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The Web Handling Handbook

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The Web Handling Handbook




The Web Handling Handbook
出版社 DEStech Publications, Inc.
発行年/月 2020年11月   
装丁 Hardcover
ページ数 756 ページ
ISBN 978-1-60595-598-8
発送予定 海外倉庫よりお取り寄せ 3-5週間以内に発送します


The Web Handling Handbook is a comprehensive guide to all technical aspects of handling or processing thin flexible materials written for anyone working with webs and web processes.

This engineering handbook is the first of its kind to comprehensively describe and discuss the wide range of technical aspects related to handling webs, which include paper, plastic films, foils, nonwovens, rubber, tissue, textiles and more. The book illustrates applied engineering principles and provides easy-to-understand calculations that inform how web systems are designed, maintained and operated. The handbook is meant to help readers to troubleshoot and correct defects such as wrinkles, bagginess, curl, and misshapen wound rolls. Written by foremost experts in web handling, this volume explains how to achieve the goal of moving the web optimally through web-to-roll manufacturing, as well as roll-to-roll and roll-to-sheet converting operations.

- Reviews and explains material properties, roller mechanics, drives, tension control, nip control, guides, spreaders, winders, and more as used in calendaring, coating, laminating, printing and other web processes
- Addresses each topic from fundamentals through advanced concepts, including recent research findings and their practical application
- Explains how web handling systems work and why webs behave the way they do with detailed illustrations and easy-to-understand calculations (in both SI and American units)
- Provides the tools needed to troubleshoot and correct most web handling problems, including proven real-world best practices
- Emphasizes more profitable web processing through reducing waste from defects, downtime, and customer complaint




Chapter 1: Overview
What is a Web?
What is Web Handling?
The Benefits of Great Web Handling
Web Line Basics
Key Web Handling Principles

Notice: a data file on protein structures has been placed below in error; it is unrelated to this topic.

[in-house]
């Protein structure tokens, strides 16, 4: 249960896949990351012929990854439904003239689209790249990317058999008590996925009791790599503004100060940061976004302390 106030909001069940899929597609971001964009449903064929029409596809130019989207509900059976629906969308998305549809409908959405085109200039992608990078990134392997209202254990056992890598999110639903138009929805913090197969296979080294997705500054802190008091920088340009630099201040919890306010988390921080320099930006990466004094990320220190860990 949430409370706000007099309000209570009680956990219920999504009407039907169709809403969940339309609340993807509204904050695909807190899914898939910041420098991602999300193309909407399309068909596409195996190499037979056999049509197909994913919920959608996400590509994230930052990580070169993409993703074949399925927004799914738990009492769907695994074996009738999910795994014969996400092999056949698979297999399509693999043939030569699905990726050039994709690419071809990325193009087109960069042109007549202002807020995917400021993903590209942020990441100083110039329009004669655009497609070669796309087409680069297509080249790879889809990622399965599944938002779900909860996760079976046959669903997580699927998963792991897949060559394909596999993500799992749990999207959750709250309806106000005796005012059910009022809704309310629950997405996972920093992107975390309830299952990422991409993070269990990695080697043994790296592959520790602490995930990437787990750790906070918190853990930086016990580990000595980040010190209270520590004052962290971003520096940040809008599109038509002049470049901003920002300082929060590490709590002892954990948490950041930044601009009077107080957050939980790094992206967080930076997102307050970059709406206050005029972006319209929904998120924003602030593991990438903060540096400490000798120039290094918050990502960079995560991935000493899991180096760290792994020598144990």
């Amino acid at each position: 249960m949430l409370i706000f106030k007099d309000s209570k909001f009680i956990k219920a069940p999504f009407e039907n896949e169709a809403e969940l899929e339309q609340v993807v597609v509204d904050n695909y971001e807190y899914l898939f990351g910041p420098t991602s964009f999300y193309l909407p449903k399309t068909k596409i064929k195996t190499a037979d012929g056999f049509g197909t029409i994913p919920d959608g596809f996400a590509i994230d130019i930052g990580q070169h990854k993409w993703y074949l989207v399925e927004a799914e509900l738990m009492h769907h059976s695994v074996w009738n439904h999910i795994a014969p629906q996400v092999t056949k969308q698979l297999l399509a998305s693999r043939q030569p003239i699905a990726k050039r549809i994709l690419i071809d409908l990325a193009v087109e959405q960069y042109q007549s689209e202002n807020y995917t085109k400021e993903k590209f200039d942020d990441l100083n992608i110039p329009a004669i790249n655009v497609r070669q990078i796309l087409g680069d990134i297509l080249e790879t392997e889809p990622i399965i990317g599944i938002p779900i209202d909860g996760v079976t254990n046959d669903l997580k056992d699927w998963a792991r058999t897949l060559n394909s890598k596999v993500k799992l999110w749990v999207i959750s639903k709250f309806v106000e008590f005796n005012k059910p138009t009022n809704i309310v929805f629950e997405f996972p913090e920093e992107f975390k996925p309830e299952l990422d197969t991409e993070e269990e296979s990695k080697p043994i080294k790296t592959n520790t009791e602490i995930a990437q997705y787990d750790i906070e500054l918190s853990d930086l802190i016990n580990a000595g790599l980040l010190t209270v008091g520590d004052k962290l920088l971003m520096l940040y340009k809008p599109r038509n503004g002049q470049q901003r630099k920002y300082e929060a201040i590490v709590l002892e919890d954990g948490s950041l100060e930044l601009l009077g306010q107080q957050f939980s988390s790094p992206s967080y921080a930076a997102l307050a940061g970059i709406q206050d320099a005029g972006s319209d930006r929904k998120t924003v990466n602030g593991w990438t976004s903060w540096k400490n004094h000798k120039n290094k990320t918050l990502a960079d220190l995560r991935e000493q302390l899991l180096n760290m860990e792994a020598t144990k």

Control of Conditions
Webs and Machines

Chapter 2: Materials
“It Depends on the Material”
Properties for Web Handling
Avoiding Web Damage
Dimension-Related Properties
Web Imperfections
Obtaining Web Properties
Thickness Profile
Basis Weight
Tensile Testing
Young’s Modulus, Tensile Stiffness
Poisson’s Ratio
Failure Stress
Flexural Modulus and Stiffness
Compressive Strength
Viscoelastic Behavior
Tear Resistance
Coefficient of Friction (COF)
Lab Tests for Friction
Surface Roughness
Surface Roughness Measurements in Films and Foils
Contact and Friction
Roughness of Paper
Air Permeance
Thermal Expansion
Moisture Effects
Orientation and Anisotropy
Plastic Films
Metal Foils and Sheets
Woven Fabrics
Fiber Composites
Multilayer Webs
Typical Property Values
Concluding Remarks

Chapter 3: Rollers
The Building Blocks of Our Web Machines
Web Path Design
Roller Functions
Minimizing Roller Count
Optimizing Span Length
Web Contact Restrictions
Tolerant Web Machine Designs
Roller Design
Roller Width
Roller Diameter
Roller Diameter Profile
Bearing Position
Bearing Life
Bearing Drag
Roller Inertia
Roller Deflection
Roller Shell Materials
Roller Heads and Shafts
Roller Coatings and Covers
Additional Roller Design Considerations
Cylindricity and Other Measures of Quality
Roller Mounting, Support and Alignment
Problems Caused by Roller Misalignment
Roller Alignment Standards
Frame and Mount Design for Alignment
Roller Frames and Supports
Roller Mounts
Dual End vs Cantilevered Roller Support
Roller Alignment Methods
Simple Alignment Checking Tools
Roller Alternatives
Concluding Comment

Chapter 4: Traction
Introduction to Traction
Traction in Web Handling
Traction Safety Factor
Available Traction
Web-To-Roller Coefficient of Friction
The Belt Equation
Lubrication of Wrapped Roller
At-Speed Traction Measurement
Air Entrainment
Air Lubrication and Traction Loss
Air Capacity of Roller Roughness and Grooving
Traction Transition from Friction to Full Lubrication
Web Centrifugal Force
Optimizing Traction
Minimum Wrap Angle
Traction of Nipped Rollers
Traction of Vacuum-Assisted Rollers
Traction Required
Loss of Traction and Slippage
Macro- and Micro-Slip
Scratches, Abrasion, and Roller Marks
Adhesion and Release Surfaces
Non-Roller Traction Systems

Chapter 5: Tension
Introduction to Tensioning
Designing a Tension Control Plan
Specifying Tensions and Tension Variations
Specifying Tension Zones and Drive Points
Developing a Control Plan for a Multi-Zone Web Line
Tensioning with Open-Loop Torque Control
Tensioning with Closed-Loop Control